Oberlin Blogs

The wonders of Alexander Technique

April 5, 2019

Hannah Schoepe ’20

Have you ever wondered if you are an alien bug? You’ll discover the answer when you take advantage of the Alexander technique workshops offered in the conservatory throughout the year. Not only is it cool thinking of yourself as an alien bug, but it’s also ergonomically more accurate then the Barbie and Ken models many of us have in our heads.

Let’s face it, most of us musicians (or non-musicians) have some type of pain somewhere. It might be lower back pain, shoulder pain, arm pain, foot pain, headaches, etc. Our bodies are complicated, even more so because our brains are in charge of our movement. This means we move according to the anatomical image we have in our heads. That last explanation is an incorporation from my body mapping class, because body mapping and Alexander technique have strong links. Body mapping traces its foundations to Alexander technique, and most of the basic understanding I have of what Alexander technique did for me, and why, was clarified in body mapping.

Alexander technique begins by introducing a more accurate image of our bodies. Then, it provides a hands on approach to finding balanced alignment. Two of the most prominent areas of misalignment include the pelvis and head. Most other postural issues can be traced from those two areas. Have you ever noticed yourself locking your knees, or wondering why sitting up straight is so tiring? I lock my knees frequently, and now I know that’s a sign my pelvis is out of alignment.

So why should you care what your pelvic alignment is like? If your pelvis is aligned, it means the top half of your body is balanced over the bottom half of your body. This means your muscles are carrying the weight of your body in the way they are designed. If you tend to be out of alignment, some muscles are working harder than others, sometimes in ways they're not meant to be functioning — the result is pain.

Robyn Avalon is one of the instructors in the program titled “Contemporary Alexander Technique.” Her co-instructor Wendy Waggener is the other half of their fantastic team. They visit Oberlin periodically throughout the year. For pelvic alignment they talk about a “dinosaur tail.” This is based on the fact that we have a very real tailbone, and the image of that tail extension can help us find balance. Some people are tuckers, and tuck their tail into a dog-tail position, and others have a ducktail, sticking their tails out as a movement pattern. I’m a tucker, which also results in knee locking. Through this I realized that our tails are sensitive, and that the Barbie doll image tells us we don’t have perfectly proportioned backsides because, well, we’re not Barbie and we’re not Ken (thank goodness). Those perceptions can also play a powerful role in how we use our pelvic alignment. When I first began thinking about this I would check my alignment in the mirror and feel like I was doing a gross ducktail, when really I was just nicely aligned.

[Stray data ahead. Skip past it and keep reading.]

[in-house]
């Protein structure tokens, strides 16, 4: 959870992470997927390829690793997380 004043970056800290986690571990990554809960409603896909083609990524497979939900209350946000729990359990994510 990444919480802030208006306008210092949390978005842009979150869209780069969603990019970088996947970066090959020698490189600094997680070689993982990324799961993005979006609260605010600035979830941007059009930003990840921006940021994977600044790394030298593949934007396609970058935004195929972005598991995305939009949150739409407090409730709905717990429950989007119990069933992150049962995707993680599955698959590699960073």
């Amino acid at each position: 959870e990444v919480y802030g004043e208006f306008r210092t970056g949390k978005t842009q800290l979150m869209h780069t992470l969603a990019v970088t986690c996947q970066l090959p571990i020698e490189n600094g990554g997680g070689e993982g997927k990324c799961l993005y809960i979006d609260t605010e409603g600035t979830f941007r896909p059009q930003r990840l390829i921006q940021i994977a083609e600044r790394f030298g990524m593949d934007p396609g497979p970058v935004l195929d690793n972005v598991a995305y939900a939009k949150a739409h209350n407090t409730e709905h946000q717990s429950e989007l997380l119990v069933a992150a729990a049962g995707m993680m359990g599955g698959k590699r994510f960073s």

Heads are also a big topic in Alexander technique. I have a very long neck, and a little tall-person syndrome (fyi this is not an official disease), which means sometimes I try to make myself smaller so I don’t stick out like a giraffe. That means I might hunch my head forward, or tilt it sideways. Also I text on my phone. Everyone texts on their phone, and that results in a chronic text neck position. This stretches the muscles that attach to your neck, causing shoulder and upper back pain. In Alexander technique, they talk about finding your ponytail head, that is based around the true ergonomic shape of your skull and is balanced well over your shoulders.

Alexander technique can also help finding a mind and body connection. For example, during a workshop on performance anxiety Robyn said to imagine the room as a big golden spider web. With every sound, imagine creating a strand, webbing the room into your art. This might sound abstract, but it is actually quite useful in a practical sense too. By imagining the web the performer is forced to acknowledge the room in its entirety, waking up spacial awareness. It also encourages taking ownership of the space, making it your web which you are happily sharing. It takes the stage a step away from being this scary alien place where you feel the need to protect yourself from the intruding spectators.

Both Robyn and Wendy are also incredibly diverse. I’ve seen them work with pianists, singers, string players of all kinds, as well as an acrobat friend of mine who said it changed his life. Conceptually there is something to learn from all these areas. I’m a violinist, but one of the most memorable sessions for me was when Robyn told a pianist to play to the back strings of the piano, past the hammers. I swear his sound got 20 percent bigger.

One of the most profound concepts I learned was about space. Finding space in your body, and taking up the space your body naturally commands. When you allow your ball joint to relax, and let the space in your arms happen, your arm has the ability to suddenly get an inch longer. The same principle works for height. Whenever I find the full dimensions of the space that’s in my body, that I tend to compress during the day, I suddenly grow what feels like two inches. I remember one of the Alexander teachers at the Meadowmount School of Music, where they also have a residency, telling me to embrace my height and look towards the horizon, because that’s where the world is happening.

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